A Mini Letts Safari in Your Backyard!
Saving the planet - one tree, one animal, one wildlife garden at a time
Letts Safari’s updates are mostly ‘straight from the park’, giving you a front row seat at our safari parks - online. But we also share tips and techniques for you to be able to create your own mini Letts Safari park. We’ve even created one in a flower pot!
Today we explain why it’s important to use our green spaces, no matter how small, to create little wild spaces that remove carbon, reduce pollution, save wildlife and nurture wild trees and plants. It could be at home, school, work and in the community. We call it garden rewilding. And one of the techniques we use is ‘wildlife gardening’, which we accidentally discovered in 2006.
The climate crisis is a real, multi-pronged threat to our existence. It’s hitting us in a series of waves. The first is global heating. The second a health crisis led by pollution and pandemics, and the third is the gradual collapse of the natural world. The combination could lead to an extinction level threat. Seriously!
Although this is terrifying, there are a number of potential solutions. One of which could be right under our feet.
We estimate that there are over a billion gardens in the world. There are even more front yards, back yards, industrial yards, verges, parks and small green spaces. Each of these could provide a vital cure for our ever present environmental destruction.
Through ‘garden rewilding’, gardens can be turned into carbon removing, biodiversity rich, wildlife havens. A mini safari park in your own back yard!
The benefits of garden rewilding include:
Storing carbon in the ground and reducing pollution
Saving wildlife species
Protecting tree and plant life for habitats, food and medicine.
We need to adopt innovations like this quickly. We can no longer rely on remote areas of wilderness to save us. They’re disappearing by the day.
Even the Amazon rainforest is no longer the massive carbon sink it used to be. It’s become so eroded that it has reached the point where it emits more carbon than it removes.
And thanks to deforestation its trees no longer provide the same impetus for rainfall across the Americas. No wonder there’s so much drought!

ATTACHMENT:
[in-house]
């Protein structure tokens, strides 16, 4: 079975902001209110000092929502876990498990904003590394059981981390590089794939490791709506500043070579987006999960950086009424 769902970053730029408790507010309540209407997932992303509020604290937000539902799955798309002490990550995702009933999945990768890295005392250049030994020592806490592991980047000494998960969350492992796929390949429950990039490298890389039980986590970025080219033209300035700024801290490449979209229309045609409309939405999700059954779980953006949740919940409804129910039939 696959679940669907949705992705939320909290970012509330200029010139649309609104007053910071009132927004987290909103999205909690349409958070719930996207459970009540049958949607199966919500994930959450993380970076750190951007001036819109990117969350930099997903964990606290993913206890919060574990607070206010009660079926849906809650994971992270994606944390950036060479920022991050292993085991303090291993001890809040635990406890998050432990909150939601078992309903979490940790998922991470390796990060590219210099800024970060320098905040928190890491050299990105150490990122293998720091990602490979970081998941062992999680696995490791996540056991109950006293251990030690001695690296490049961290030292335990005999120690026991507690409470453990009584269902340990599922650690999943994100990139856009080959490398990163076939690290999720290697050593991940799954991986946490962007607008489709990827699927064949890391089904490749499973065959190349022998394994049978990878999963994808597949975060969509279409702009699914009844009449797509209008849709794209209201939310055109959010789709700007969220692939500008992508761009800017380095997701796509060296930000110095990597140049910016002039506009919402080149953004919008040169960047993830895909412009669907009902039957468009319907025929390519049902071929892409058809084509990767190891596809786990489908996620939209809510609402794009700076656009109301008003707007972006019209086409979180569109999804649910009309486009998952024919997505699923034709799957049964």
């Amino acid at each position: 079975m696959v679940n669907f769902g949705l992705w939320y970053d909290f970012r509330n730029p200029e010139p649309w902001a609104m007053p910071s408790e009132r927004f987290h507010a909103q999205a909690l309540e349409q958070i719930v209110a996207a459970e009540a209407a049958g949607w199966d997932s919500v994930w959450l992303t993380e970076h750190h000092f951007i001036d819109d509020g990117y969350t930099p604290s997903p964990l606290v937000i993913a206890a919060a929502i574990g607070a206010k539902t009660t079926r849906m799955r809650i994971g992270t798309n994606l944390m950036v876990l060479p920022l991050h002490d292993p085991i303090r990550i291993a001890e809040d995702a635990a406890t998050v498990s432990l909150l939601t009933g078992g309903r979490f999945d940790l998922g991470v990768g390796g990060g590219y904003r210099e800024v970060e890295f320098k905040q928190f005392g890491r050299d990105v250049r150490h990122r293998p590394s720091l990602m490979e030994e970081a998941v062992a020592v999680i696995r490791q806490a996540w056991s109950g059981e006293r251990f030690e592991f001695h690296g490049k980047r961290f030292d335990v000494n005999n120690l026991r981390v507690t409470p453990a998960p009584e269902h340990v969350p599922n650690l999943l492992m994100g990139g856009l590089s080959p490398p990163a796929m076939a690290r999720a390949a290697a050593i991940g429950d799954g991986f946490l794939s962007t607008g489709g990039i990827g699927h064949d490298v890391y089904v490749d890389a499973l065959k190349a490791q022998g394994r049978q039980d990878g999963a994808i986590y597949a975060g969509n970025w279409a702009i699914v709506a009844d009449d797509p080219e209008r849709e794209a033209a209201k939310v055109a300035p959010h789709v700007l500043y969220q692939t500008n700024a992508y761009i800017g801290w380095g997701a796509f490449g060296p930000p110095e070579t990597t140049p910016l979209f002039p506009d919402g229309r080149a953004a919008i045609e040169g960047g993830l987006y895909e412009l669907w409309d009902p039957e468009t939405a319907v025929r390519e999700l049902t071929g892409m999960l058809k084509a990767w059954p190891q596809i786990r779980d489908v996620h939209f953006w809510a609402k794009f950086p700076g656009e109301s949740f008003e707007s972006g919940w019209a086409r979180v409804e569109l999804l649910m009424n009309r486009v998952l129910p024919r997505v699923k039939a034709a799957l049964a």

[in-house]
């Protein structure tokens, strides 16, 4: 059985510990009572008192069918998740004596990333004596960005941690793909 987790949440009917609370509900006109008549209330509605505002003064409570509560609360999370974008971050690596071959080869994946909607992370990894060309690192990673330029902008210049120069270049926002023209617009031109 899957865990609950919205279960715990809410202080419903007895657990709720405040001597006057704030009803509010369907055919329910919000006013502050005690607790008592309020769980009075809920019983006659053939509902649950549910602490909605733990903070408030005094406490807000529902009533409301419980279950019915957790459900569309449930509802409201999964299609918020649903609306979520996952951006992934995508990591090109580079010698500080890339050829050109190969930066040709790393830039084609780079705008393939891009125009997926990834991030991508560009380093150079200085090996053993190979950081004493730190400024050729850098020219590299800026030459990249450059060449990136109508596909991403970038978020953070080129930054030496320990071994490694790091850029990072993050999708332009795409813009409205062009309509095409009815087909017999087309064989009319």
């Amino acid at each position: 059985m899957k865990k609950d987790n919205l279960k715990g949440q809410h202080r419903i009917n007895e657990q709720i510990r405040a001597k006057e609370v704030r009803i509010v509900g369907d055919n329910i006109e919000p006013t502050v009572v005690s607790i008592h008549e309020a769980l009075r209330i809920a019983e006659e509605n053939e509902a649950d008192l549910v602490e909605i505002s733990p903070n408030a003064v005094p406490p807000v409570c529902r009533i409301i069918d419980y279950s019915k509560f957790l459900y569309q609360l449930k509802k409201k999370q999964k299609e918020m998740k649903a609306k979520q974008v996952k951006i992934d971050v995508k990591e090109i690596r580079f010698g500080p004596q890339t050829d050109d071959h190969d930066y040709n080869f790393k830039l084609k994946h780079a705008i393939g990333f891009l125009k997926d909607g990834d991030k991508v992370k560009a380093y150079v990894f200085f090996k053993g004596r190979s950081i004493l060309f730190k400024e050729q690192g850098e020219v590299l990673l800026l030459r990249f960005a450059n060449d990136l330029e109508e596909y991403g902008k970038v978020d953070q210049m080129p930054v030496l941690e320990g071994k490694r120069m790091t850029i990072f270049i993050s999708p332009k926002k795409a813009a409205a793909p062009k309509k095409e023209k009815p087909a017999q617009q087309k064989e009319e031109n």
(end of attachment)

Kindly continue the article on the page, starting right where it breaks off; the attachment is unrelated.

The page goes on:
Global heating is causing mass-migrations, life threatening storms and the collapse of vital ecosystems. According to a UN report, from 2000 to 2019, there were 7,348 major natural disasters around the world, killing 1.23 million people and resulting in $2.97 trillion in global economic losses.
By comparison, the previous 20-year period, 1980-1999, had 4,212 natural disasters, claiming 1.19 million lives and causing $1.63 trillion in economic losses.
Much of this increase, can be attributed to climate change. Climate-related disasters jumped 83 percent — from 3,656 events during the 1980-1999 period to 6,681 in the past 20 years. Major floods have more than doubled, the number of severe storms has risen 40 percent, and there have been major increases in droughts, wildfires, and heatwaves.
Disaster risk is becoming systemic with one event overlapping and influencing another in ways that are testing our resilience to the limit. The odds are being stacked against us when we fail to act on science and early warnings to invest in prevention, climate change adaptation and disaster risk reduction.
At the same time, plant and animal species are disappearing at an ever faster rate due to human activities. Some countries, including the UK, have lost 50% of their animals in the last 50 years. We are on a trajectory to lose 40% of our plants in the next few decades. The more animals we lose, the more plants we lose. The more plants we lose the more oxygen, food and medicine we lose.
1 million animal and plant species are now threatened with extinction, many within decades, more than ever before in human history.
The average abundance of native species in most major land-based habitats has fallen by at least 20%, mostly since 1900. More than 40% of amphibian species, almost 33% of reef-forming corals and more than a third of all marine mammals are threatened. Insects are not much better off.
75% of the land-based environment and about 66% of the marine environment have been significantly altered by human actions. As a result certain governments are calling for 30% of their land to be wilded by 2030. We can achieve this by restoring wilderness as well as by rewilding smaller green spaces. Creating mini Letts Safari parks in our back yards. We will need to do both.